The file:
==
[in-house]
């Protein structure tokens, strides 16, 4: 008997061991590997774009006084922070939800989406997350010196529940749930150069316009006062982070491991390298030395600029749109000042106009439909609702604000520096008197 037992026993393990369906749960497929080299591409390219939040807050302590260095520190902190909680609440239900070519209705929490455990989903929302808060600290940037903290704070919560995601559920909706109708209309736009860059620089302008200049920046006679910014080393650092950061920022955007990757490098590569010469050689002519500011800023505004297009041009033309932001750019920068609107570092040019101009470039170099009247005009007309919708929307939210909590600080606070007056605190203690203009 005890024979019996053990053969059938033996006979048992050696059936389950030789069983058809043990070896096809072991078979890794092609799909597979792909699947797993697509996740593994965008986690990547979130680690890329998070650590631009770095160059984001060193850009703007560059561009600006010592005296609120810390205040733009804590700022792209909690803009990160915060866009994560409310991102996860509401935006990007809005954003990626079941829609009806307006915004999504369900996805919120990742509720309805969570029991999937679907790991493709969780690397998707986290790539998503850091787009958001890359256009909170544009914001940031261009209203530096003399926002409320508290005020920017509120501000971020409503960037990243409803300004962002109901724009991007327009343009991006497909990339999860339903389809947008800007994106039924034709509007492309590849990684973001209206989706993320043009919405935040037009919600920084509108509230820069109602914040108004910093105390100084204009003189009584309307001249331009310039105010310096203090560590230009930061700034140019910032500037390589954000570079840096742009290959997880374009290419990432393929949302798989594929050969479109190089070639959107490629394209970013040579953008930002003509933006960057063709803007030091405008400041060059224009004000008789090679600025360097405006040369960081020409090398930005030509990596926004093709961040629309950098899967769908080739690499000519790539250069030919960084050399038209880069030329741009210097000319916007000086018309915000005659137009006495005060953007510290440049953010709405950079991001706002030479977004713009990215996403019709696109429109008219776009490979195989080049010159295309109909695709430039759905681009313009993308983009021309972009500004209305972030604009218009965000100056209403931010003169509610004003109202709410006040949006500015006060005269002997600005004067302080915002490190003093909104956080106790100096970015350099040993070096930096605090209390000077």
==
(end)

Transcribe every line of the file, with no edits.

[in-house]
């Protein structure tokens, strides 16, 4: 008997061991590997774009006084922070939800989406997350010196529940749930150069316009006062982070491991390298030395600029749109000042106009439909609702604000520096008197 037992026993393990369906749960497929080299591409390219939040807050302590260095520190902190909680609440239900070519209705929490455990989903929302808060600290940037903290704070919560995601559920909706109708209309736009860059620089302008200049920046006679910014080393650092950061920022955007990757490098590569010469050689002519500011800023505004297009041009033309932001750019920068609107570092040019101009470039170099009247005009007309919708929307939210909590600080606070007056605190203690203009 005890024979019996053990053969059938033996006979048992050696059936389950030789069983058809043990070896096809072991078979890794092609799909597979792909699947797993697509996740593994965008986690990547979130680690890329998070650590631009770095160059984001060193850009703007560059561009600006010592005296609120810390205040733009804590700022792209909690803009990160915060866009994560409310991102996860509401935006990007809005954003990626079941829609009806307006915004999504369900996805919120990742509720309805969570029991999937679907790991493709969780690397998707986290790539998503850091787009958001890359256009909170544009914001940031261009209203530096003399926002409320508290005020920017509120501000971020409503960037990243409803300004962002109901724009991007327009343009991006497909990339999860339903389809947008800007994106039924034709509007492309590849990684973001209206989706993320043009919405935040037009919600920084509108509230820069109602914040108004910093105390100084204009003189009584309307001249331009310039105010310096203090560590230009930061700034140019910032500037390589954000570079840096742009290959997880374009290419990432393929949302798989594929050969479109190089070639959107490629394209970013040579953008930002003509933006960057063709803007030091405008400041060059224009004000008789090679600025360097405006040369960081020409090398930005030509990596926004093709961040629309950098899967769908080739690499000519790539250069030919960084050399038209880069030329741009210097000319916007000086018309915000005659137009006495005060953007510290440049953010709405950079991001706002030479977004713009990215996403019709696109429109008219776009490979195989080049010159295309109909695709430039759905681009313009993308983009021309972009500004209305972030604009218009965000100056209403931010003169509610004003109202709410006040949006500015006060005269002997600005004067302080915002490190003093909104956080106790100096970015350099040993070096930096605090209390000077």